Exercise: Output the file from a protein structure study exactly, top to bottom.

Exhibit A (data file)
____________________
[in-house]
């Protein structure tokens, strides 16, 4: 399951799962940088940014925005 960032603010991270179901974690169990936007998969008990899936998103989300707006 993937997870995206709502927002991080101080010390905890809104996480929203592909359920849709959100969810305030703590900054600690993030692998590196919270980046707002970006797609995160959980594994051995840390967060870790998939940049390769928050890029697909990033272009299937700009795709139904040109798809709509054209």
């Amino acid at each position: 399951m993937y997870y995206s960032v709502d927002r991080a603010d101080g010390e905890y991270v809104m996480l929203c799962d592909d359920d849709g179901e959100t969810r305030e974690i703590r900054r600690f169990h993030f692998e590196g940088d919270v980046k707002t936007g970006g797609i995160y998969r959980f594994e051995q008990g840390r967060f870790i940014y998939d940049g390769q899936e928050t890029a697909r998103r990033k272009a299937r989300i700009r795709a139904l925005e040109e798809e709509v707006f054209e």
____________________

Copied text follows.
[in-house]
């Protein structure tokens, strides 16, 4: 399951799962940088940014925005 960032603010991270179901974690169990936007998969008990899936998103989300707006 993937997870995206709502927002991080101080010390905890809104996480929203592909359920849709959100969810305030703590900054600690993030692998590196919270980046707002970006797609995160959980594994051995840390967060870790998939940049390769928050890029697909990033272009299937700009795709139904040109798809709509054209």
């Amino acid at each position: 399951m993937y997870y995206s960032v709502d927002r991080a603010d101080g010390e905890y991270v809104m996480l929203c799962d592909d359920d849709g179901e959100t969810r305030e974690i703590r900054r600690f169990h993030f692998e590196g940088d919270v980046k707002t936007g970006g797609i995160y998969r959980f594994e051995q008990g840390r967060f870790i940014y998939d940049g390769q899936e928050t890029a697909r998103r990033k272009a299937r989300i700009r795709a139904l925005e040109e798809e709509v707006f054209e």